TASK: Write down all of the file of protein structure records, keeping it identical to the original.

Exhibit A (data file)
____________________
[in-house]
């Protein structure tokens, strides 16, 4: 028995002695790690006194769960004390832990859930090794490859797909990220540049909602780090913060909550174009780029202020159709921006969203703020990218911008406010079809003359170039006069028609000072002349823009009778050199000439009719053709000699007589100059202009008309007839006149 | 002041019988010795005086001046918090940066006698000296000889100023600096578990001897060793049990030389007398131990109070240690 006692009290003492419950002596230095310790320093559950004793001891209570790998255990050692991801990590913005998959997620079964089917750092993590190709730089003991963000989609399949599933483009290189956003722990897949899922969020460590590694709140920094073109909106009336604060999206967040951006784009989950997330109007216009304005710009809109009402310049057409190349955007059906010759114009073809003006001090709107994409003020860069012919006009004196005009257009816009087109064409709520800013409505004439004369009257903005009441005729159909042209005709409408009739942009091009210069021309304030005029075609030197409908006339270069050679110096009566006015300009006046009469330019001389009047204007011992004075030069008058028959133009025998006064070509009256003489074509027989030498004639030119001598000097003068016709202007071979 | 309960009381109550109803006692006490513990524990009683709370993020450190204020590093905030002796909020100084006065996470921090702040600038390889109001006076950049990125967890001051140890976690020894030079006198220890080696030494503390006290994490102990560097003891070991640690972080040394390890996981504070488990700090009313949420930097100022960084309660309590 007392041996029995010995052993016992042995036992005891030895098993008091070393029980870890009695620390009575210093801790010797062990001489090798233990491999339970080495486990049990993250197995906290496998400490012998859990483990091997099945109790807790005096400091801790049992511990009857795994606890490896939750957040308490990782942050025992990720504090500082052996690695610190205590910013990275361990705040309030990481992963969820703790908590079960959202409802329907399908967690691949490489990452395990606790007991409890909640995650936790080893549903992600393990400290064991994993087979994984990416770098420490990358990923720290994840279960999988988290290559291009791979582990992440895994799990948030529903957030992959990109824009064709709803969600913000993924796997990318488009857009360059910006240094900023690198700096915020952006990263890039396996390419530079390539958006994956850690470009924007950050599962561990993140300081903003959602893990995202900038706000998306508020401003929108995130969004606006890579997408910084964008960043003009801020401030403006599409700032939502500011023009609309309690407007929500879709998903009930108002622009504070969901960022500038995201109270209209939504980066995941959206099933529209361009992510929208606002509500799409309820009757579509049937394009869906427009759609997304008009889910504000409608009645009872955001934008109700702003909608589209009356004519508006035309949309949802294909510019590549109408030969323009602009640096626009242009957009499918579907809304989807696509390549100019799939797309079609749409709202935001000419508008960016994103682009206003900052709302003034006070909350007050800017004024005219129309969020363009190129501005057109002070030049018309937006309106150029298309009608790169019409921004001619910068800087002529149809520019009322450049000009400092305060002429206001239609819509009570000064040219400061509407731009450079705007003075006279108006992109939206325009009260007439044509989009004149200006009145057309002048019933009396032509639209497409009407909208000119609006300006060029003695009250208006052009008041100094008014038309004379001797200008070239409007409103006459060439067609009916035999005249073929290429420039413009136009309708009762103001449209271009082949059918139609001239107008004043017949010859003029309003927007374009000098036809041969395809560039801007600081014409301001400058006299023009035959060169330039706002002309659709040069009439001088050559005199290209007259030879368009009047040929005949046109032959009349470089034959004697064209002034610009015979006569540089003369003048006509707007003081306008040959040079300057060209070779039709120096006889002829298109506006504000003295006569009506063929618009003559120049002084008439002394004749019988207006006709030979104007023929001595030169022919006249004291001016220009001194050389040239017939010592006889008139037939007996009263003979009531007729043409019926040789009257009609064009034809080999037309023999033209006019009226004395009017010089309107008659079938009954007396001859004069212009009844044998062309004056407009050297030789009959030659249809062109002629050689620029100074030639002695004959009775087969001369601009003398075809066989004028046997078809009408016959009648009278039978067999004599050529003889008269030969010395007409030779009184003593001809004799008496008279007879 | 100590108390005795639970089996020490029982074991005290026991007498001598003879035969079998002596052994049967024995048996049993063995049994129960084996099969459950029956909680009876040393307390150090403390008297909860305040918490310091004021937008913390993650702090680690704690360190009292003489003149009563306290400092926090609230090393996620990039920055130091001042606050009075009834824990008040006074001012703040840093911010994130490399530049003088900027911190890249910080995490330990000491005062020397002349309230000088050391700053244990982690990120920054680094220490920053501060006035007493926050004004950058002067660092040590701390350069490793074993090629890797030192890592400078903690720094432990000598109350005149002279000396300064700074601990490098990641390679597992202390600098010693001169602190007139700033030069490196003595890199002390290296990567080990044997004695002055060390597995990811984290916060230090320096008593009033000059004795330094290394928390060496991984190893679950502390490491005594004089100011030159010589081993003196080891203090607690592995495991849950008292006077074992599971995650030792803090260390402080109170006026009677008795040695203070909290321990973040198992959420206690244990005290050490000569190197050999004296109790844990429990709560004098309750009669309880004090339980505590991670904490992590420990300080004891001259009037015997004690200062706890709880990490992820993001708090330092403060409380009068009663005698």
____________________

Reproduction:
[in-house]
């Protein structure tokens, strides 16, 4: 028995002695790690006194769960004390832990859930090794490859797909990220540049909602780090913060909550174009780029202020159709921006969203703020990218911008406010079809003359170039006069028609000072002349823009009778050199000439009719053709000699007589100059202009008309007839006149 | 002041019988010795005086001046918090940066006698000296000889100023600096578990001897060793049990030389007398131990109070240690 006692009290003492419950002596230095310790320093559950004793001891209570790998255990050692991801990590913005998959997620079964089917750092993590190709730089003991963000989609399949599933483009290189956003722990897949899922969020460590590694709140920094073109909106009336604060999206967040951006784009989950997330109007216009304005710009809109009402310049057409190349955007059906010759114009073809003006001090709107994409003020860069012919006009004196005009257009816009087109064409709520800013409505004439004369009257903005009441005729159909042209005709409408009739942009091009210069021309304030005029075609030197409908006339270069050679110096009566006015300009006046009469330019001389009047204007011992004075030069008058028959133009025998006064070509009256003489074509027989030498004639030119001598000097003068016709202007071979 | 309960009381109550109803006692006490513990524990009683709370993020450190204020590093905030002796909020100084006065996470921090702040600038390889109001006076950049990125967890001051140890976690020894030079006198220890080696030494503390006290994490102990560097003891070991640690972080040394390890996981504070488990700090009313949420930097100022960084309660309590 007392041996029995010995052993016992042995036992005891030895098993008091070393029980870890009695620390009575210093801790010797062990001489090798233990491999339970080495486990049990993250197995906290496998400490012998859990483990091997099945109790807790005096400091801790049992511990009857795994606890490896939750957040308490990782942050025992990720504090500082052996690695610190205590910013990275361990705040309030990481992963969820703790908590079960959202409802329907399908967690691949490489990452395990606790007991409890909640995650936790080893549903992600393990400290064991994993087979994984990416770098420490990358990923720290994840279960999988988290290559291009791979582990992440895994799990948030529903957030992959990109824009064709709803969600913000993924796997990318488009857009360059910006240094900023690198700096915020952006990263890039396996390419530079390539958006994956850690470009924007950050599962561990993140300081903003959602893990995202900038706000998306508020401003929108995130969004606006890579997408910084964008960043003009801020401030403006599409700032939502500011023009609309309690407007929500879709998903009930108002622009504070969901960022500038995201109270209209939504980066995941959206099933529209361009992510929208606002509500799409309820009757579509049937394009869906427009759609997304008009889910504000409608009645009872955001934008109700702003909608589209009356004519508006035309949309949802294909510019590549109408030969323009602009640096626009242009957009499918579907809304989807696509390549100019799939797309079609749409709202935001000419508008960016994103682009206003900052709302003034006070909350007050800017004024005219129309969020363009190129501005057109002070030049018309937006309106150029298309009608790169019409921004001619910068800087002529149809520019009322450049000009400092305060002429206001239609819509009570000064040219400061509407731009450079705007003075006279108006992109939206325009009260007439044509989009004149200006009145057309002048019933009396032509639209497409009407909208000119609006300006060029003695009250208006052009008041100094008014038309004379001797200008070239409007409103006459060439067609009916035999005249073929290429420039413009136009309708009762103001449209271009082949059918139609001239107008004043017949010859003029309003927007374009000098036809041969395809560039801007600081014409301001400058006299023009035959060169330039706002002309659709040069009439001088050559005199290209007259030879368009009047040929005949046109032959009349470089034959004697064209002034610009015979006569540089003369003048006509707007003081306008040959040079300057060209070779039709120096006889002829298109506006504000003295006569009506063929618009003559120049002084008439002394004749019988207006006709030979104007023929001595030169022919006249004291001016220009001194050389040239017939010592006889008139037939007996009263003979009531007729043409019926040789009257009609064009034809080999037309023999033209006019009226004395009017010089309107008659079938009954007396001859004069212009009844044998062309004056407009050297030789009959030659249809062109002629050689620029100074030639002695004959009775087969001369601009003398075809066989004028046997078809009408016959009648009278039978067999004599050529003889008269030969010395007409030779009184003593001809004799008496008279007879 | 100590108390005795639970089996020490029982074991005290026991007498001598003879035969079998002596052994049967024995048996049993063995049994129960084996099969459950029956909680009876040393307390150090403390008297909860305040918490310091004021937008913390993650702090680690704690360190009292003489003149009563306290400092926090609230090393996620990039920055130091001042606050009075009834824990008040006074001012703040840093911010994130490399530049003088900027911190890249910080995490330990000491005062020397002349309230000088050391700053244990982690990120920054680094220490920053501060006035007493926050004004950058002067660092040590701390350069490793074993090629890797030192890592400078903690720094432990000598109350005149002279000396300064700074601990490098990641390679597992202390600098010693001169602190007139700033030069490196003595890199002390290296990567080990044997004695002055060390597995990811984290916060230090320096008593009033000059004795330094290394928390060496991984190893679950502390490491005594004089100011030159010589081993003196080891203090607690592995495991849950008292006077074992599971995650030792803090260390402080109170006026009677008795040695203070909290321990973040198992959420206690244990005290050490000569190197050999004296109790844990429990709560004098309750009669309880004090339980505590991670904490992590420990300080004891001259009037015997004690200062706890709880990490992820993001708090330092403060409380009068009663005698």